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The Analyst

Availability and quality of London’s public realm have long been a focus of much debate –and admittedly much collaboration–between the private and public sectors, policymakers and communities. But the current pandemic raised the bar for how we approach our public realm. Streets, squares, parks used to impact our wellbeing, shape our socialising, shopping and commute patterns, notwithstanding the well-known correlation between successful public realm and property values. Now, public space design and management have become vital to our very health, too. 

Finding a balance between supporting London’s urban economies and creating lasting social and environmental value by adapting the city’s great public realm is more important than ever.

In this time of unprecedented changes, there are, however, even more powerful forces in play across the entire spectrum of the urban environment and real estate markets. New behaviours of both work and play are likely to put London’s famous resilience to test. Some of these demands on London’s public realm, in particular social distancing, are completely new. But many are accelerated versions of powerful trends that have started to transform both business and built environment landscapes in the UK and globally way before the start of the pandemic: a shift towards fluid workplace, changes in consumer behaviour or the climate change agenda. In our Global Outlook 2030published early in 2020, we discussed these new ways to experience Real Estate in the next decade, but now it is almost like we have to embrace the future much sooner than we ever expected. In these uncertain and challenging times, how can better and more responsive public space help create and sustain lasting social and commercial equity?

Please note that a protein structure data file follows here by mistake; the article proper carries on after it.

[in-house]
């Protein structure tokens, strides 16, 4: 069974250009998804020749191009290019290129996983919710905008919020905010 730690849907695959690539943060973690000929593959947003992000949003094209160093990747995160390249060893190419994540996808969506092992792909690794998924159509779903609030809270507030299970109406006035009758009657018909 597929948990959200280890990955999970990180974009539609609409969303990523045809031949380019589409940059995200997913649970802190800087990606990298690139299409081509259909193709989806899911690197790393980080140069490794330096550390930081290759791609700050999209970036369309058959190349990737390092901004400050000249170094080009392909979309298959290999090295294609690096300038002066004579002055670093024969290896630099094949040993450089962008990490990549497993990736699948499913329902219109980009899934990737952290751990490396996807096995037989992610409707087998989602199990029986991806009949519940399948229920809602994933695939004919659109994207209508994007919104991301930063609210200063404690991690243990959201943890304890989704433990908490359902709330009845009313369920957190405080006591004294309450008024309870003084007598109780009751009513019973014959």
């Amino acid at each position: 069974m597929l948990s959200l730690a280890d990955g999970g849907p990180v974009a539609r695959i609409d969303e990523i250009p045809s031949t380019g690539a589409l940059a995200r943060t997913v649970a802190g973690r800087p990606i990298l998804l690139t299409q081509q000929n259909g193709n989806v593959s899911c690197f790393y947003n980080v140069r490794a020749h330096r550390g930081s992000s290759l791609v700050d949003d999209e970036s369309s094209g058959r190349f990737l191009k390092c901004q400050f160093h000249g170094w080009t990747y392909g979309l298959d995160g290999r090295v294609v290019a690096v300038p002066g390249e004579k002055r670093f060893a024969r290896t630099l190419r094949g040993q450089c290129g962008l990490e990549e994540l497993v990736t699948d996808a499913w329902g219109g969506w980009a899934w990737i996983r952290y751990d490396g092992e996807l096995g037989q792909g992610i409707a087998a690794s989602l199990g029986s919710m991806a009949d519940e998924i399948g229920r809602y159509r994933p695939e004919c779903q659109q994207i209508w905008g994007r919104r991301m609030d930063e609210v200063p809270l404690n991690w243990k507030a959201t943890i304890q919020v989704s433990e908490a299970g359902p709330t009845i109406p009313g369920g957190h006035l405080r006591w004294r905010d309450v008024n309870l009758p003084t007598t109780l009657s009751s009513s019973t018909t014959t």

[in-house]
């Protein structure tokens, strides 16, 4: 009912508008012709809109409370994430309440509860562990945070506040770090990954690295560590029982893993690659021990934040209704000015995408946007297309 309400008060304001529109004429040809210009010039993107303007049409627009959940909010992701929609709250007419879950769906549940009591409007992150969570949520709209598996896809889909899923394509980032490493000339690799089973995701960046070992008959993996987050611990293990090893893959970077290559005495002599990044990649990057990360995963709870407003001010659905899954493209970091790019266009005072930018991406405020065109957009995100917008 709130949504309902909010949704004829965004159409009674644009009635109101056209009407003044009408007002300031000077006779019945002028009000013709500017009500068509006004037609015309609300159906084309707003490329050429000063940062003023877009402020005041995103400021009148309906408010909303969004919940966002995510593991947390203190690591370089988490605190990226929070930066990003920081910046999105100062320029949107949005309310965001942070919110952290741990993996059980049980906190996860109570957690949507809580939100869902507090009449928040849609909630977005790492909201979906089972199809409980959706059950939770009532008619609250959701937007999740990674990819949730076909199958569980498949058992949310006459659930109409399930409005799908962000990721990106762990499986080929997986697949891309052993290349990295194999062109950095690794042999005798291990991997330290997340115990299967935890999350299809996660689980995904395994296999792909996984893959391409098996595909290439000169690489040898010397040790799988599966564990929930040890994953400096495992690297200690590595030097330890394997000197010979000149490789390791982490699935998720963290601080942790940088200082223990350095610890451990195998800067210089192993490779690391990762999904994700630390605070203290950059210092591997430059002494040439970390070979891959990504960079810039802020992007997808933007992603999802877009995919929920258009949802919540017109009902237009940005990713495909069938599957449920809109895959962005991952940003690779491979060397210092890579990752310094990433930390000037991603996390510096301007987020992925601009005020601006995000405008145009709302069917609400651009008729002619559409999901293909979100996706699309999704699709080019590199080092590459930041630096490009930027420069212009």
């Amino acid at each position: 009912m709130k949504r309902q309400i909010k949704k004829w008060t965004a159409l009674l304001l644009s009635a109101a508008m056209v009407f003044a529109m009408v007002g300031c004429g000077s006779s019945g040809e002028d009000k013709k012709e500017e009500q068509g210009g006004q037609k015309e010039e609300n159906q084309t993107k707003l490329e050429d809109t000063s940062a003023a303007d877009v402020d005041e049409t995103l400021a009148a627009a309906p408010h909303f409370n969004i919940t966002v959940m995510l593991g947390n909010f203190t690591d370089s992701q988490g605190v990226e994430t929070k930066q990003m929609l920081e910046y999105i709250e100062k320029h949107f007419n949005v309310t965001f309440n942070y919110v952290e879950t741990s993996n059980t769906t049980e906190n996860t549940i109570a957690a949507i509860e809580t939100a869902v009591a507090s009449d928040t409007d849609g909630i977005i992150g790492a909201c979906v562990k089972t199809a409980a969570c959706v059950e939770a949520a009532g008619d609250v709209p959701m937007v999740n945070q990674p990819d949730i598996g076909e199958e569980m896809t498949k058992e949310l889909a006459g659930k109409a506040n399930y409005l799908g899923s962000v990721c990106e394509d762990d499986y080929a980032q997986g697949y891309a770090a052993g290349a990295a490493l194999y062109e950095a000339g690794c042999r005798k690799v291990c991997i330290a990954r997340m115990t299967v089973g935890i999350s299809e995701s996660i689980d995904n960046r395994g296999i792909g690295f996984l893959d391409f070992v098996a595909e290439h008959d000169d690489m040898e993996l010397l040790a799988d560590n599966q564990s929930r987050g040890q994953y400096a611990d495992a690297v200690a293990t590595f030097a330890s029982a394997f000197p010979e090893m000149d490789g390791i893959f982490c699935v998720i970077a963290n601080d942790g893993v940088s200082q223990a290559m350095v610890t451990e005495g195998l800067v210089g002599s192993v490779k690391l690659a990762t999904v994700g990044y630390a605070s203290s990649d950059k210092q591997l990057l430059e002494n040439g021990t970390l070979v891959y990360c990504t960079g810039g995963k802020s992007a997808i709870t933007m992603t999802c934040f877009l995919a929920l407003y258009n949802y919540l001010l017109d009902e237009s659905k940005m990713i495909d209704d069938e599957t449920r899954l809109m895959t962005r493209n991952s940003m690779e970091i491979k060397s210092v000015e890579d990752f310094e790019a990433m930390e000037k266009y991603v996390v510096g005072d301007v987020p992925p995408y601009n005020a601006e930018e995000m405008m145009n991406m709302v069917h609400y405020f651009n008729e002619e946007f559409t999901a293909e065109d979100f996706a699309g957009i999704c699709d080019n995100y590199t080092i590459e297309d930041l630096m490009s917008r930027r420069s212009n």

“Never let a good crisis go to waste”, said Winston Churchill, and this time we really should not. Rather, all these competing pressures faced by public realm need to be considered to inform innovations in priority uses, engagement strategies and partnership models for better public space in London.

Below we discuss the areas where we think the changes affecting public space will yield tangible and lasting benefits for London and map out the key enablers for this to happen.

The rise of the slow street: reclaiming the city with green commutes

The new urban mobility agenda, aimed at reducing car traffic and making the city more walkable and bikeable, has been an important part of the London Plan and the mayoral transport strategy for a while. Responding to new demands of social distancing and mitigating a dramatic decrease of public transport capacity, the city introduced a bold Streetspace plan, involving creation of a strategic cycling network, widening pavements and further reducing traffic among other measures. 

A ten-fold increase in cycling, and up to five-fold increase in walking is anticipated in post-lockdown London 

Rather than being a tactical response, many of these changes could well become permanent as increasingly more people prefer active commutes or even just walks in the city. Moreover, if trends of more people working from home persist as we anticipate, this might provide another good reason to re-assess the use of road and curb side space and transform it into valuable public space.